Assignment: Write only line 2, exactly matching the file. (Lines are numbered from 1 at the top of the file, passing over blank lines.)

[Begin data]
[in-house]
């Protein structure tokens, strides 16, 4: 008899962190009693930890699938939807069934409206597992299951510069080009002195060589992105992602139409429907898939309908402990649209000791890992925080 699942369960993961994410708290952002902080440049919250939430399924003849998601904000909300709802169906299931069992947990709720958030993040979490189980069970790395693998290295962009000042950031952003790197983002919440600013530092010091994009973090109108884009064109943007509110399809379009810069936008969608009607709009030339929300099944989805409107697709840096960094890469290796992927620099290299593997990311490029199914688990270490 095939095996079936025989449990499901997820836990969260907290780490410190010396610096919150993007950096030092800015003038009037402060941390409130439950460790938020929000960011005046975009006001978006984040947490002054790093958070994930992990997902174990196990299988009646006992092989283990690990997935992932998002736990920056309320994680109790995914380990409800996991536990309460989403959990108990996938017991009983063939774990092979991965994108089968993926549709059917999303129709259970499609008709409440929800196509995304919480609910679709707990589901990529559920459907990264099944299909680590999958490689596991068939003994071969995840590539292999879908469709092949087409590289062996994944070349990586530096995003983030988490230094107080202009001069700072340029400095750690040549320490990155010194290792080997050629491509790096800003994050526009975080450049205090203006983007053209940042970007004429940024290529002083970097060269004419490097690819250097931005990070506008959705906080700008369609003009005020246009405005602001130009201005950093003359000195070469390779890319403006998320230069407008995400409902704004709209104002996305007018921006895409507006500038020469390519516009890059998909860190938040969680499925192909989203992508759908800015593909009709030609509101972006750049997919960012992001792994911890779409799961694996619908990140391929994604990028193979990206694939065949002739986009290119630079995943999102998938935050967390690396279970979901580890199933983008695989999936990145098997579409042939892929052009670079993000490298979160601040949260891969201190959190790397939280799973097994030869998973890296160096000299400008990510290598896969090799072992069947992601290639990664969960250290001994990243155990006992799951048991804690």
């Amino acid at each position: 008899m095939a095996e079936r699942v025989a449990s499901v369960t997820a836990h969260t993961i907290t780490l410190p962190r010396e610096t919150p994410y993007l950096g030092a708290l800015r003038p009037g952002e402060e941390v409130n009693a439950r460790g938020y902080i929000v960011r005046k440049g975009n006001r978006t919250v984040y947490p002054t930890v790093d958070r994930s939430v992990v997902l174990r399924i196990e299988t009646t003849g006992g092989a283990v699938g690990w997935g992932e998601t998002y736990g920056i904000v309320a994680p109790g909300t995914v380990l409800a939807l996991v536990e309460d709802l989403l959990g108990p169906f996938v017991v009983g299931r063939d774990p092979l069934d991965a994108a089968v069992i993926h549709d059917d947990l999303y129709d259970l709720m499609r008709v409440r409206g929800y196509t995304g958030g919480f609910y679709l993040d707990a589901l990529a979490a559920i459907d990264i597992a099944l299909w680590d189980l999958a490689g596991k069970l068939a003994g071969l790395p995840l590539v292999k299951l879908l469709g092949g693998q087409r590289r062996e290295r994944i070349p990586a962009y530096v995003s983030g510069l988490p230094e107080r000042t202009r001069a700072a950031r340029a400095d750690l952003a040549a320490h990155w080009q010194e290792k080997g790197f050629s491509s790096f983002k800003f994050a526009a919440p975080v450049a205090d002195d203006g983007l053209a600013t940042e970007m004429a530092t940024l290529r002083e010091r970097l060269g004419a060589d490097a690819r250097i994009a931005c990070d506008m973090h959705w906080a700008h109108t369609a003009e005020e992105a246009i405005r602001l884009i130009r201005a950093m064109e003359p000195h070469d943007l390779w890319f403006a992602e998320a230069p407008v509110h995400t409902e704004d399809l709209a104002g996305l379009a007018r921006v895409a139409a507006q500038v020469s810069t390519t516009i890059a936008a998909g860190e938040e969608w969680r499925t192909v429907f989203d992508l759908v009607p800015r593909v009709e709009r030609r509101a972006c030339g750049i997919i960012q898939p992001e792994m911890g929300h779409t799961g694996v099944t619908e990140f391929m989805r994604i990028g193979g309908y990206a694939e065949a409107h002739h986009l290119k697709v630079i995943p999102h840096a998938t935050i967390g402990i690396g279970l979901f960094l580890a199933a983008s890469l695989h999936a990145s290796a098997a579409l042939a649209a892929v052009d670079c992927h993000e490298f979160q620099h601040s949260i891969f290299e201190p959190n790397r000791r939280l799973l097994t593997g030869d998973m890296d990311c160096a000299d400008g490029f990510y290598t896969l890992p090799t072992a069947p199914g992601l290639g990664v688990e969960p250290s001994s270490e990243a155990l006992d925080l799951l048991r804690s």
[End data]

């Protein structure tokens, strides 16, 4: 008899962190009693930890699938939807069934409206597992299951510069080009002195060589992105992602139409429907898939309908402990649209000791890992925080 699942369960993961994410708290952002902080440049919250939430399924003849998601904000909300709802169906299931069992947990709720958030993040979490189980069970790395693998290295962009000042950031952003790197983002919440600013530092010091994009973090109108884009064109943007509110399809379009810069936008969608009607709009030339929300099944989805409107697709840096960094890469290796992927620099290299593997990311490029199914688990270490 095939095996079936025989449990499901997820836990969260907290780490410190010396610096919150993007950096030092800015003038009037402060941390409130439950460790938020929000960011005046975009006001978006984040947490002054790093958070994930992990997902174990196990299988009646006992092989283990690990997935992932998002736990920056309320994680109790995914380990409800996991536990309460989403959990108990996938017991009983063939774990092979991965994108089968993926549709059917999303129709259970499609008709409440929800196509995304919480609910679709707990589901990529559920459907990264099944299909680590999958490689596991068939003994071969995840590539292999879908469709092949087409590289062996994944070349990586530096995003983030988490230094107080202009001069700072340029400095750690040549320490990155010194290792080997050629491509790096800003994050526009975080450049205090203006983007053209940042970007004429940024290529002083970097060269004419490097690819250097931005990070506008959705906080700008369609003009005020246009405005602001130009201005950093003359000195070469390779890319403006998320230069407008995400409902704004709209104002996305007018921006895409507006500038020469390519516009890059998909860190938040969680499925192909989203992508759908800015593909009709030609509101972006750049997919960012992001792994911890779409799961694996619908990140391929994604990028193979990206694939065949002739986009290119630079995943999102998938935050967390690396279970979901580890199933983008695989999936990145098997579409042939892929052009670079993000490298979160601040949260891969201190959190790397939280799973097994030869998973890296160096000299400008990510290598896969090799072992069947992601290639990664969960250290001994990243155990006992799951048991804690």